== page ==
View bobasaurus's profile

bobasaurus

1447 posts in 1931 days


#9 posted 10-16-2013 07:32 PM

I like to just prefinish the whole bowl after rough sanding, friction cure it with a rag, then proceed with sanding as normal. That way everything is fairly stable for the rest of the sanding. If you sand through, you might have to do this again.

-- Allen, Colorado

View Avg_Joe's profile

Avg_Joe

66 posts in 486 days


#10 posted 10-18-2013 07:54 PM

Nick … Please post a follow-up… maybe a picture of final result… I’d love to hear what the %$^&*# you decided that it was… :) and how you resolved it! Good luck!

View Ron Ford's profile

Ron Ford

122 posts in 479 days


#11 posted 10-18-2013 09:12 PM

Cap’n Eddie Castelin (www.eddiecastelin.com)and Vince Welch (www.vinceswoodnwonders.com)have given me great tips that have worked well for me in the past. If you haven’t seen their websites, check them out. Lots of great information on both.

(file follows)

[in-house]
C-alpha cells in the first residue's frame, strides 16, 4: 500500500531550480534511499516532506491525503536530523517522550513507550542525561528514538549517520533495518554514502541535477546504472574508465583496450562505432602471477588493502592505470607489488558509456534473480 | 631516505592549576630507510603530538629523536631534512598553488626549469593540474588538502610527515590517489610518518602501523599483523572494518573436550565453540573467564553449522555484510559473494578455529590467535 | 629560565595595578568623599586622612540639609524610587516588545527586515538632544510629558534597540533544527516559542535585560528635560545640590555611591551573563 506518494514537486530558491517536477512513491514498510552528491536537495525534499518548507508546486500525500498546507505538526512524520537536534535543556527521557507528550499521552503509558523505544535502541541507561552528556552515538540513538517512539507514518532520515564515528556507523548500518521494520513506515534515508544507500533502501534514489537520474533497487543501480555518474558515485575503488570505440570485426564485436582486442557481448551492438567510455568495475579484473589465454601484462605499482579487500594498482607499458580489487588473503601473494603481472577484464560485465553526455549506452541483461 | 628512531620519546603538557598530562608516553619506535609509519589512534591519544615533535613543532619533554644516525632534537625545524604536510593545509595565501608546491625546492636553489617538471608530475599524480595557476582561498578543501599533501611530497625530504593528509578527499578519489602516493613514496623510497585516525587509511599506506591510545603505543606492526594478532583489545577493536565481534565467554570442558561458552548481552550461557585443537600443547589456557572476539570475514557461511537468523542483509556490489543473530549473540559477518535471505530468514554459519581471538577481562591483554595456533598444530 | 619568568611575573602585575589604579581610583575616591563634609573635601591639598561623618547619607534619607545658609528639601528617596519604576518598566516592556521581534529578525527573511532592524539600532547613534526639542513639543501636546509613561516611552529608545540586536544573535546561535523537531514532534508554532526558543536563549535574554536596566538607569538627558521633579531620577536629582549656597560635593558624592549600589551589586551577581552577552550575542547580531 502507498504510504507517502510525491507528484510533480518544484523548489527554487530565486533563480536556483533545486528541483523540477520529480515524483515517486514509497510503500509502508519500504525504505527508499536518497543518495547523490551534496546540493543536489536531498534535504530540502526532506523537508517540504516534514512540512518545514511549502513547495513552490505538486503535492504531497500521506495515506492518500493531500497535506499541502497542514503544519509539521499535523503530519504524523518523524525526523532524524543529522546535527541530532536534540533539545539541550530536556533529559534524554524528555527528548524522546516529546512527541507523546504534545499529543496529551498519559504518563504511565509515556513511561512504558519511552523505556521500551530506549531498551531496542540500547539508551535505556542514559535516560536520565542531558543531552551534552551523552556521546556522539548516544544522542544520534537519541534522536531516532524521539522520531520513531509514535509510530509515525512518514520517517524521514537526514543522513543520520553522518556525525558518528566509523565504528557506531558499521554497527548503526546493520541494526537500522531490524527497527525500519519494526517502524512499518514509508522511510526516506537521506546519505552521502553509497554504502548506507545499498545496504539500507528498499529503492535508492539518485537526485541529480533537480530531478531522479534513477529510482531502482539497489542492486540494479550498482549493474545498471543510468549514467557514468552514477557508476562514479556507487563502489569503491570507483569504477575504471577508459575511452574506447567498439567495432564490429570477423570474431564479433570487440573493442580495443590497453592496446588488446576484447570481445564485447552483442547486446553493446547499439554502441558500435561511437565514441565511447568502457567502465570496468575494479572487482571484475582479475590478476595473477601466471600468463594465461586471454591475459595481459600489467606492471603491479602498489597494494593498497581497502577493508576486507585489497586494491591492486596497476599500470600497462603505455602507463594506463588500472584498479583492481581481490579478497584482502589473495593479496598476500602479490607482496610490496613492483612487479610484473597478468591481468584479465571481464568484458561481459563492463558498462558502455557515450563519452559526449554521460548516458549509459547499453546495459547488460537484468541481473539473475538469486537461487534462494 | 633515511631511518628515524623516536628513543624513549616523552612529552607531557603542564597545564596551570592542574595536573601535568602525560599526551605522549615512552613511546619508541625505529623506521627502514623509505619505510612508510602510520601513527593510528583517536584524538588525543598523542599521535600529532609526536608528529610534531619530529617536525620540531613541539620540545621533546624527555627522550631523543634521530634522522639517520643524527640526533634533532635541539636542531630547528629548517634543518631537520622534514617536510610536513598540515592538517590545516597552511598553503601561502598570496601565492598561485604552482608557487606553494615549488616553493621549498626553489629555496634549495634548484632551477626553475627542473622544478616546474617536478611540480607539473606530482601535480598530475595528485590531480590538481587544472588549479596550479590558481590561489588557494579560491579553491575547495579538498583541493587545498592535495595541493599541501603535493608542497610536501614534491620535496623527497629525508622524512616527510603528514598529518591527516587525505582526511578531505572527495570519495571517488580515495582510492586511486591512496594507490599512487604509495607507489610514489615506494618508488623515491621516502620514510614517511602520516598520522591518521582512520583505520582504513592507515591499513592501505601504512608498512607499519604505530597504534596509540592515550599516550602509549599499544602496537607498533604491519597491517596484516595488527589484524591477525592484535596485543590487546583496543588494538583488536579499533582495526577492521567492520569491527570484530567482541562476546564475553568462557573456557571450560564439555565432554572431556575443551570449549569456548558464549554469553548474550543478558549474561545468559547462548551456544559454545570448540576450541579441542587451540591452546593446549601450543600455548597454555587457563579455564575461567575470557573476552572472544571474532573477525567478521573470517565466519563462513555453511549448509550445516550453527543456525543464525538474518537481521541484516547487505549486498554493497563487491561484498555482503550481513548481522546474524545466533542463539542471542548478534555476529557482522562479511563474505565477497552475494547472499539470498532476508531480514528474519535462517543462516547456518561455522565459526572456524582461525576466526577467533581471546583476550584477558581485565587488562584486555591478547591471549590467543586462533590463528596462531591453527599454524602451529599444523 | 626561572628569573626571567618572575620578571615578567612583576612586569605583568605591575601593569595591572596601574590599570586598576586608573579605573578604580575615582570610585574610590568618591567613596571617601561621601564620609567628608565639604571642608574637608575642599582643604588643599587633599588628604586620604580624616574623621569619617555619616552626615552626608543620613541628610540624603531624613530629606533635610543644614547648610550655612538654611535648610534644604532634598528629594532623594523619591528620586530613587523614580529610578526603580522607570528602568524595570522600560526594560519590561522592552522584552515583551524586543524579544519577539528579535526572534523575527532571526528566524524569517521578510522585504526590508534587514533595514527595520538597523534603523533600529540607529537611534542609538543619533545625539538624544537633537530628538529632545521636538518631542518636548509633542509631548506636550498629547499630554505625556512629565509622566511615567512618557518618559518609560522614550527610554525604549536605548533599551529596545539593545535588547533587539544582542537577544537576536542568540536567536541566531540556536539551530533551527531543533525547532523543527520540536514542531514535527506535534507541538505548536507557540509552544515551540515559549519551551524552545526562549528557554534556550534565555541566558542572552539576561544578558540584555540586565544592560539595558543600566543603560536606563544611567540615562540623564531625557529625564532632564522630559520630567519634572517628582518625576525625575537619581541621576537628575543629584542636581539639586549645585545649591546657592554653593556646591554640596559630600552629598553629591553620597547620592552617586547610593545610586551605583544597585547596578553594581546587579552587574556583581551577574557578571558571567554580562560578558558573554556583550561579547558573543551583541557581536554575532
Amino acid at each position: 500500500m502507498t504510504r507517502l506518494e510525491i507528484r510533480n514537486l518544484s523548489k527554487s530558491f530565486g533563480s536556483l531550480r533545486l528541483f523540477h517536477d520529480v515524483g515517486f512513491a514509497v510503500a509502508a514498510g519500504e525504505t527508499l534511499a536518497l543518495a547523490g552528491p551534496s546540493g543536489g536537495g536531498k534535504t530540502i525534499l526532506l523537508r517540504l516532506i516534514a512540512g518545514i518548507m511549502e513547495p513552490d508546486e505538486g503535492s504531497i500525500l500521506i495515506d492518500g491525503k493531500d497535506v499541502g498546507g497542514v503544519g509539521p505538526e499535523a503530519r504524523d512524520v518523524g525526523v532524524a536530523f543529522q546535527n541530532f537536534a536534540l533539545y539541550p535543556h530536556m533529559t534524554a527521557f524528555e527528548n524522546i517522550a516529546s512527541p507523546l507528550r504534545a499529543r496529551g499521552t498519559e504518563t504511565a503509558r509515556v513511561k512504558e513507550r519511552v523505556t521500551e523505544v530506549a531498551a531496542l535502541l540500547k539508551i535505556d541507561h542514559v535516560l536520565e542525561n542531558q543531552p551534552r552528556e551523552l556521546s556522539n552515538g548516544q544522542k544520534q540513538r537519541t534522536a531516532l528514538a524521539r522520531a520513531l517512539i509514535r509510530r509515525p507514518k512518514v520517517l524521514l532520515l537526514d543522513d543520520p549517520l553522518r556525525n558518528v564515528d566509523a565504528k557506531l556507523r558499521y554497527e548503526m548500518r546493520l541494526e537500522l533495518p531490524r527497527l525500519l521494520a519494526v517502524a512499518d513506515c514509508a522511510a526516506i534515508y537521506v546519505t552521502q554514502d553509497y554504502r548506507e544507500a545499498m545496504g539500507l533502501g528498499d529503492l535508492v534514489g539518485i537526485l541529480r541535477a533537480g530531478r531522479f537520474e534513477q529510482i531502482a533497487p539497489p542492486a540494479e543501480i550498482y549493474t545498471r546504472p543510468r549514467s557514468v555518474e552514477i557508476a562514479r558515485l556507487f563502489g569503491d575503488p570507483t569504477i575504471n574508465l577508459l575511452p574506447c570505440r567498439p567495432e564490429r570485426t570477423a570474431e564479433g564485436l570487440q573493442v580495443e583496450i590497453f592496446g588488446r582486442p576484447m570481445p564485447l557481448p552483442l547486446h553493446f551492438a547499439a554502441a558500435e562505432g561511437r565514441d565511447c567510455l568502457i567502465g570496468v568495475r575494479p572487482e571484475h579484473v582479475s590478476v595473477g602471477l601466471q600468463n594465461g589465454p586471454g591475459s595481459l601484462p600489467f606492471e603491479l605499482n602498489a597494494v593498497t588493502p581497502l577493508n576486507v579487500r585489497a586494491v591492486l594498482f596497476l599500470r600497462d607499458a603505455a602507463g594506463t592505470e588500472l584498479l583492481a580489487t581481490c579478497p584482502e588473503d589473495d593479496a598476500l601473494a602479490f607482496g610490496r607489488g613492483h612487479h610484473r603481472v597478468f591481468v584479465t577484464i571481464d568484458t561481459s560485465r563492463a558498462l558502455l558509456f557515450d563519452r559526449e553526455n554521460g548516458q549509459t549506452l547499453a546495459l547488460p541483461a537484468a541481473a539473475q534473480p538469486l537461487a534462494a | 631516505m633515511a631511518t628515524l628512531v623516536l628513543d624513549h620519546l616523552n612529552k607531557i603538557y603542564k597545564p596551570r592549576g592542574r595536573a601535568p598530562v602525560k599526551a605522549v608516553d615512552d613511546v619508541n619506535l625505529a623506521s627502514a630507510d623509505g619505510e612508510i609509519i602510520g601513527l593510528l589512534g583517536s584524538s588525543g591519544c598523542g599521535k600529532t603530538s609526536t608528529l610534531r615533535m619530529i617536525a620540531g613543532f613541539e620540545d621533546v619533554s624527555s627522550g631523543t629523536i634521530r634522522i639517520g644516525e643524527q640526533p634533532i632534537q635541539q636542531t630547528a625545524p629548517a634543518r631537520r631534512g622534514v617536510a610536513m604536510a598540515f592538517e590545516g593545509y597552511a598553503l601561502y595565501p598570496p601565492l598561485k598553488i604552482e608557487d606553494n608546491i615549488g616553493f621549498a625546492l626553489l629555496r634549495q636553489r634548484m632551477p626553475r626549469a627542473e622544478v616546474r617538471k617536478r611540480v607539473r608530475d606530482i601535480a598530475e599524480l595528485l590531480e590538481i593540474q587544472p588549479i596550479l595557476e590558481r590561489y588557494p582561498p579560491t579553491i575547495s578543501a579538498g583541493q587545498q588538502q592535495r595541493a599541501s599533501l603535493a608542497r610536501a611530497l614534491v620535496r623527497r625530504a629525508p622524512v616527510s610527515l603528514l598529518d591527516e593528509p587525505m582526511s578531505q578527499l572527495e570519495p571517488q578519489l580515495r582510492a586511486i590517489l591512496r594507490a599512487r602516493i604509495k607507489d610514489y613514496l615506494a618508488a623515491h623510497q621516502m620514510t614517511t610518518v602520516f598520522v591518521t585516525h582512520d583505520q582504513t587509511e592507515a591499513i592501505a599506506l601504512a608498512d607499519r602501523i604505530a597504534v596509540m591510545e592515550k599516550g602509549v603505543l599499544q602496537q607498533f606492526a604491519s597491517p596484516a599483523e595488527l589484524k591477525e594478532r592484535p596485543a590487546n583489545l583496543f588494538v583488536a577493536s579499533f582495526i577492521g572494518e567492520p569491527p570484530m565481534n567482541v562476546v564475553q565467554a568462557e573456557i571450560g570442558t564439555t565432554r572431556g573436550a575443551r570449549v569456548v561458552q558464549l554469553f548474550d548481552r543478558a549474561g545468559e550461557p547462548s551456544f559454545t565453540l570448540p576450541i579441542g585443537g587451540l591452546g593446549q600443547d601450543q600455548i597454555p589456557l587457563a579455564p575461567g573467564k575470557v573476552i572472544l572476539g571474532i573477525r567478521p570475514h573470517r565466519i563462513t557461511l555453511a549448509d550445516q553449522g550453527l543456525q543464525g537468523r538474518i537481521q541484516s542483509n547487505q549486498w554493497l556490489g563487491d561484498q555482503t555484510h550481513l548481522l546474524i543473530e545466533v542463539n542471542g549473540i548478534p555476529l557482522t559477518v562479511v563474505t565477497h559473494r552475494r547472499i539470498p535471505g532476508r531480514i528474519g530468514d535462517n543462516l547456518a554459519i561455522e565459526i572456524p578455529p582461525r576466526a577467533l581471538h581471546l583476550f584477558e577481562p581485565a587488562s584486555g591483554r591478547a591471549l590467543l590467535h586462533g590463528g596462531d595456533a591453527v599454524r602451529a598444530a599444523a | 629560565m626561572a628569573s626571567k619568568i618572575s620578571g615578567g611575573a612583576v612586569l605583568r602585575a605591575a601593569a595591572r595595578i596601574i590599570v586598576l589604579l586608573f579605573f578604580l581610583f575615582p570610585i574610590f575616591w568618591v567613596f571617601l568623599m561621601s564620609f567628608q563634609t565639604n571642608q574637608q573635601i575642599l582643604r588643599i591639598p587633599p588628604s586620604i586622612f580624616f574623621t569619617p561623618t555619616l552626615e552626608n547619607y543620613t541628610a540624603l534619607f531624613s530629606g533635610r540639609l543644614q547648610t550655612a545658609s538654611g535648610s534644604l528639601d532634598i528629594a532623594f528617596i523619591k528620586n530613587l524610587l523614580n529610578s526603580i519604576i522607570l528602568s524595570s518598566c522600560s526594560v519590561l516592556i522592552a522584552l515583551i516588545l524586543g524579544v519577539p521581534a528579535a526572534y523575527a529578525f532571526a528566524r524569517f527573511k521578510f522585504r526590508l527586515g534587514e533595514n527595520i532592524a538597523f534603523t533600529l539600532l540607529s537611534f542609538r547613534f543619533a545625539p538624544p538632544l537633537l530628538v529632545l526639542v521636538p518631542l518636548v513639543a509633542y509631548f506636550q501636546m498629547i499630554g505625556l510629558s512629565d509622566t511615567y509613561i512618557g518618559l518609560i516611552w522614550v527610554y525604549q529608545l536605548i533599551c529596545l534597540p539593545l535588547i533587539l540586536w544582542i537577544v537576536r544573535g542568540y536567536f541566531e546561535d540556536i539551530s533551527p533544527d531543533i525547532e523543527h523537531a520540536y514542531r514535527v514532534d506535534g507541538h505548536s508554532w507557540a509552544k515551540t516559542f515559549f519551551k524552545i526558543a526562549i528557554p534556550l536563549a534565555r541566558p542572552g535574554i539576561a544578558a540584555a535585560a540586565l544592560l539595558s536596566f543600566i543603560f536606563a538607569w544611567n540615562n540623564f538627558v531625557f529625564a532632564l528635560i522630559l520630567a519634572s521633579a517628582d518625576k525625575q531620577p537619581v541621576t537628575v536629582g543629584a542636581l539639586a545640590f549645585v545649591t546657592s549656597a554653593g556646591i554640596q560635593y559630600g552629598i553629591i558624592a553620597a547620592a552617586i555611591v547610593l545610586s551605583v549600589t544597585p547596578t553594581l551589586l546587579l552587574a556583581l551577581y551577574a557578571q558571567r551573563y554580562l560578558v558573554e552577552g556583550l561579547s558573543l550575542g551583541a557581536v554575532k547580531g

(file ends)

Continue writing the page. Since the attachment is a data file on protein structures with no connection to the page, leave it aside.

Mix up a solution of 25% lacquer and 75% lacquer thinner, then brush it on the areas giving you trouble. It will raise and stabilize the grain and should help you get past the marks. It also helps to power sand at a low speed in reverse if you have a variable speed, reversing lathe.

Hope this helps!

Ron

-- Once in awhile I make something really great. Most days I just make sawdust.

View Bill White's profile

Bill White

3581 posts in 2707 days


#12 posted 10-18-2013 09:16 PM

What tooling are ya using? Are you using a shear cut with a very sharp bowl gouge?